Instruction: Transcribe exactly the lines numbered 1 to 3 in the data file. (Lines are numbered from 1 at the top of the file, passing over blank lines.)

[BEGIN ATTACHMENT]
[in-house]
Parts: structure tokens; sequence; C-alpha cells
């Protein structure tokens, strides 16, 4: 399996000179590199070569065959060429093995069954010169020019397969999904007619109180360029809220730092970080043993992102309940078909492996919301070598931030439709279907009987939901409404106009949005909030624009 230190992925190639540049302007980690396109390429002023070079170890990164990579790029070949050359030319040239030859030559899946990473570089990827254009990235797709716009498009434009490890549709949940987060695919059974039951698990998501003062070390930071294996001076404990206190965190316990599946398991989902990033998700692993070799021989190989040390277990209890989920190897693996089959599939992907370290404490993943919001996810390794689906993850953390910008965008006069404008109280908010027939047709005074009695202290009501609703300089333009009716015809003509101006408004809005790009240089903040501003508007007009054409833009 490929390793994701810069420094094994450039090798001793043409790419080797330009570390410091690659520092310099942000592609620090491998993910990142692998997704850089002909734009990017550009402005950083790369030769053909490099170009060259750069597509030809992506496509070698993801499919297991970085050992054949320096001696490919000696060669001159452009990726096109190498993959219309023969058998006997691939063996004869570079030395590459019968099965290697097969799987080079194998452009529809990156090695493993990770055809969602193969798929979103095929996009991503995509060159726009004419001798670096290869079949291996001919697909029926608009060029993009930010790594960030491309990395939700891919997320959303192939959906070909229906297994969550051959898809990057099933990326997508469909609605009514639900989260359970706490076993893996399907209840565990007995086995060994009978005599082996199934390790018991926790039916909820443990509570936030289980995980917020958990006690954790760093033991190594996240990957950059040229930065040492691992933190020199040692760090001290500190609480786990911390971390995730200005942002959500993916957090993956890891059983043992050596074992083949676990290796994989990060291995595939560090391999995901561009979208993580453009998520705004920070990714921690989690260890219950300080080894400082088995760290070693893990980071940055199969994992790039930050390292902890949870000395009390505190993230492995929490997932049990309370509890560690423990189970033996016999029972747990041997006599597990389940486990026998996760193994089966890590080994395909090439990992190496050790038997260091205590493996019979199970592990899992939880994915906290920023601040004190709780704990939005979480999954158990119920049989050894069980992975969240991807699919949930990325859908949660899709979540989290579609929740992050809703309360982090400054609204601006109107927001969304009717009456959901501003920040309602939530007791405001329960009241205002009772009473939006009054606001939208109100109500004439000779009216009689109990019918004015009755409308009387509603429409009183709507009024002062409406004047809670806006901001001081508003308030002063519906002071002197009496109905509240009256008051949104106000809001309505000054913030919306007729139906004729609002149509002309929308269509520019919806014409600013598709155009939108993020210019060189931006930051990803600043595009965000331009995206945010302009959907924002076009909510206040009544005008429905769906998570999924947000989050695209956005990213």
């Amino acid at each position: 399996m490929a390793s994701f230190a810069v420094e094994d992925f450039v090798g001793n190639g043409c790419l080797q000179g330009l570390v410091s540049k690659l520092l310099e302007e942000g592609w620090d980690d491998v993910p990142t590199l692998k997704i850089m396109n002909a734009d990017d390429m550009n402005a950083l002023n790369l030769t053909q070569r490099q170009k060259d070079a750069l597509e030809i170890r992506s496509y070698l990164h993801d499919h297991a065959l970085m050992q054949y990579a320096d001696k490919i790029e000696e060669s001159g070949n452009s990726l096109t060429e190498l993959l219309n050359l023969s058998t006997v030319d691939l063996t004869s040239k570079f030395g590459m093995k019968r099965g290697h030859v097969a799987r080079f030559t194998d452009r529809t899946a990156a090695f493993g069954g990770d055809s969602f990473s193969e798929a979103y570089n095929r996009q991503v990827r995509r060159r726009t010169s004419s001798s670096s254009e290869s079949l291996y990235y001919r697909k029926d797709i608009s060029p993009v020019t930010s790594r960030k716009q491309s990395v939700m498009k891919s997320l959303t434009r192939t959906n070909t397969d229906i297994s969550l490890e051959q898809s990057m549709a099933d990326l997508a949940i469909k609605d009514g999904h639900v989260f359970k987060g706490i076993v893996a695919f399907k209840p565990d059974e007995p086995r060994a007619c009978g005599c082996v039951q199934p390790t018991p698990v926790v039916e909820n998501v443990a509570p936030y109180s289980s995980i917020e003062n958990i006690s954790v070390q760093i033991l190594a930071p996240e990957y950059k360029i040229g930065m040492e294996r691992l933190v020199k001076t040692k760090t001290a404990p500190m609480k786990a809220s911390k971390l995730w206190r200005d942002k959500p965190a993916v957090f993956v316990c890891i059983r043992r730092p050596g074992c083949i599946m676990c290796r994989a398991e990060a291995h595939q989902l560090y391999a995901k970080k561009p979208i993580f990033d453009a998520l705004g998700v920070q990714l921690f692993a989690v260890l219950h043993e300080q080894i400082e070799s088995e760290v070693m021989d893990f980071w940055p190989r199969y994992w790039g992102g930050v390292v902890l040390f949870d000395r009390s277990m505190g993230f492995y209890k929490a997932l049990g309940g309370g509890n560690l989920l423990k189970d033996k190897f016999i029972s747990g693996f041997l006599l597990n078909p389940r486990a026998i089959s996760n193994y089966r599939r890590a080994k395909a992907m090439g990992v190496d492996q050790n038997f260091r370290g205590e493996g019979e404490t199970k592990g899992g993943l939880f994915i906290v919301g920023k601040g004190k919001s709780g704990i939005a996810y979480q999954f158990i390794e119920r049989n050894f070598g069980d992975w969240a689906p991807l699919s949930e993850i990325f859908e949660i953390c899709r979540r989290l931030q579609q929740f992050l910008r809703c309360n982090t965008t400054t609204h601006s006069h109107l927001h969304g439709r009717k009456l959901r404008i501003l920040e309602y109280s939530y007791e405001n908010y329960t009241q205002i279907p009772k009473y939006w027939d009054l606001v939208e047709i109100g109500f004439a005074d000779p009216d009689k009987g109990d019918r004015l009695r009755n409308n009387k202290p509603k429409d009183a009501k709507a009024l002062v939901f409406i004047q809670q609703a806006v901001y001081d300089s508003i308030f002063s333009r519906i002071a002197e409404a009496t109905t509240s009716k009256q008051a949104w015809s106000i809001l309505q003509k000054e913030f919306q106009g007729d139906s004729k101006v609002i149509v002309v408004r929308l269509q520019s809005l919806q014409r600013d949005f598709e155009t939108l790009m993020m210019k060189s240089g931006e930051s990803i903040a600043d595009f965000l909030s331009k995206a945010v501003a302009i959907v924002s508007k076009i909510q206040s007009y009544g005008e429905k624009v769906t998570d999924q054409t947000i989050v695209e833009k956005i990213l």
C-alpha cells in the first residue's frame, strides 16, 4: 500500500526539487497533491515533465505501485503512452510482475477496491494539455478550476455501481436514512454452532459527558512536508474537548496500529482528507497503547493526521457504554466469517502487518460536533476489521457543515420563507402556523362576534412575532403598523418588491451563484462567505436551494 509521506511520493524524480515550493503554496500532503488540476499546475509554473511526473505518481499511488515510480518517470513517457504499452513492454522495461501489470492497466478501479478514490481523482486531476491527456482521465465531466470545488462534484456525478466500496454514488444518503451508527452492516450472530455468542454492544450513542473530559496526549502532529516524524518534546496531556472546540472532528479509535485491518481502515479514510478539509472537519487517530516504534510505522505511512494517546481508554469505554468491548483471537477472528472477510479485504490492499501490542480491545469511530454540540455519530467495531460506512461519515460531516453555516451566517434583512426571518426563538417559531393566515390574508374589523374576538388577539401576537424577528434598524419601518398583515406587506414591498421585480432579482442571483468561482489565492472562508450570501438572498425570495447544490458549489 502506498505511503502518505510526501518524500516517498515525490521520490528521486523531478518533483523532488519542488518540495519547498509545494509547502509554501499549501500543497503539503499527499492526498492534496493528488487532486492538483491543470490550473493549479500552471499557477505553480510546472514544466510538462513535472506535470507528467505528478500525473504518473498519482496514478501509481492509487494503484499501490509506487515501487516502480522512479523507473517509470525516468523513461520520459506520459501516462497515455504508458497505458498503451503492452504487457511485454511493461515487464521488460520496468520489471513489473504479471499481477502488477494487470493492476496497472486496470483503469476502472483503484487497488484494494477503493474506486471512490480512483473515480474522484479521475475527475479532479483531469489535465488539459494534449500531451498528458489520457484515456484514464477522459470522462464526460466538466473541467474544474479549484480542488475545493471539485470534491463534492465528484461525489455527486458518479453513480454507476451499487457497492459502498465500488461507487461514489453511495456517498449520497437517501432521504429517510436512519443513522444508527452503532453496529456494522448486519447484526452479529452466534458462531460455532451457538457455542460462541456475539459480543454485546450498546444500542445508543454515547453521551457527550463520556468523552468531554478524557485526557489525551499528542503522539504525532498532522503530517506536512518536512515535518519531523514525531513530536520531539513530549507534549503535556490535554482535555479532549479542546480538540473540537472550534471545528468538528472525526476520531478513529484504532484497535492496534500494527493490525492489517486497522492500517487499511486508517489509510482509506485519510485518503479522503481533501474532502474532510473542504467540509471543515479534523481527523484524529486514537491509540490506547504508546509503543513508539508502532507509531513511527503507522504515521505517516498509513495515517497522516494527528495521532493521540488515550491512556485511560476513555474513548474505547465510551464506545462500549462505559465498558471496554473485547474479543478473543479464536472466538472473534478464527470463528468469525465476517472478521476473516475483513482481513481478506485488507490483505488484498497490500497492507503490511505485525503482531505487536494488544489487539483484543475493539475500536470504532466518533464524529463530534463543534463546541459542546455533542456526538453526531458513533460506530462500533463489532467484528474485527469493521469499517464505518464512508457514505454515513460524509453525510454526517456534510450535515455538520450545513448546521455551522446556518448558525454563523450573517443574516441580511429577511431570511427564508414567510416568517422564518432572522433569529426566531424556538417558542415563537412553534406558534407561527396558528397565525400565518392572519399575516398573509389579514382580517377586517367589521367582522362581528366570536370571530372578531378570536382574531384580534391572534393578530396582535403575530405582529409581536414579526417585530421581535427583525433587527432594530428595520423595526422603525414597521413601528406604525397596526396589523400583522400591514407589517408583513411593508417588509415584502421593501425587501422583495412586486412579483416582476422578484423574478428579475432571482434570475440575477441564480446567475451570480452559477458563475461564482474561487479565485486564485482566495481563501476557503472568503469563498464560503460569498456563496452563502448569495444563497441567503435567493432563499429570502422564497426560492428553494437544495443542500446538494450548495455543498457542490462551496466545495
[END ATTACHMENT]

[in-house]
Parts: structure tokens; sequence; C-alpha cells
């Protein structure tokens, strides 16, 4: 399996000179590199070569065959060429093995069954010169020019397969999904007619109180360029809220730092970080043993992102309940078909492996919301070598931030439709279907009987939901409404106009949005909030624009 230190992925190639540049302007980690396109390429002023070079170890990164990579790029070949050359030319040239030859030559899946990473570089990827254009990235797709716009498009434009490890549709949940987060695919059974039951698990998501003062070390930071294996001076404990206190965190316990599946398991989902990033998700692993070799021989190989040390277990209890989920190897693996089959599939992907370290404490993943919001996810390794689906993850953390910008965008006069404008109280908010027939047709005074009695202290009501609703300089333009009716015809003509101006408004809005790009240089903040501003508007007009054409833009 490929390793994701810069420094094994450039090798001793043409790419080797330009570390410091690659520092310099942000592609620090491998993910990142692998997704850089002909734009990017550009402005950083790369030769053909490099170009060259750069597509030809992506496509070698993801499919297991970085050992054949320096001696490919000696060669001159452009990726096109190498993959219309023969058998006997691939063996004869570079030395590459019968099965290697097969799987080079194998452009529809990156090695493993990770055809969602193969798929979103095929996009991503995509060159726009004419001798670096290869079949291996001919697909029926608009060029993009930010790594960030491309990395939700891919997320959303192939959906070909229906297994969550051959898809990057099933990326997508469909609605009514639900989260359970706490076993893996399907209840565990007995086995060994009978005599082996199934390790018991926790039916909820443990509570936030289980995980917020958990006690954790760093033991190594996240990957950059040229930065040492691992933190020199040692760090001290500190609480786990911390971390995730200005942002959500993916957090993956890891059983043992050596074992083949676990290796994989990060291995595939560090391999995901561009979208993580453009998520705004920070990714921690989690260890219950300080080894400082088995760290070693893990980071940055199969994992790039930050390292902890949870000395009390505190993230492995929490997932049990309370509890560690423990189970033996016999029972747990041997006599597990389940486990026998996760193994089966890590080994395909090439990992190496050790038997260091205590493996019979199970592990899992939880994915906290920023601040004190709780704990939005979480999954158990119920049989050894069980992975969240991807699919949930990325859908949660899709979540989290579609929740992050809703309360982090400054609204601006109107927001969304009717009456959901501003920040309602939530007791405001329960009241205002009772009473939006009054606001939208109100109500004439000779009216009689109990019918004015009755409308009387509603429409009183709507009024002062409406004047809670806006901001001081508003308030002063519906002071002197009496109905509240009256008051949104106000809001309505000054913030919306007729139906004729609002149509002309929308269509520019919806014409600013598709155009939108993020210019060189931006930051990803600043595009965000331009995206945010302009959907924002076009909510206040009544005008429905769906998570999924947000989050695209956005990213």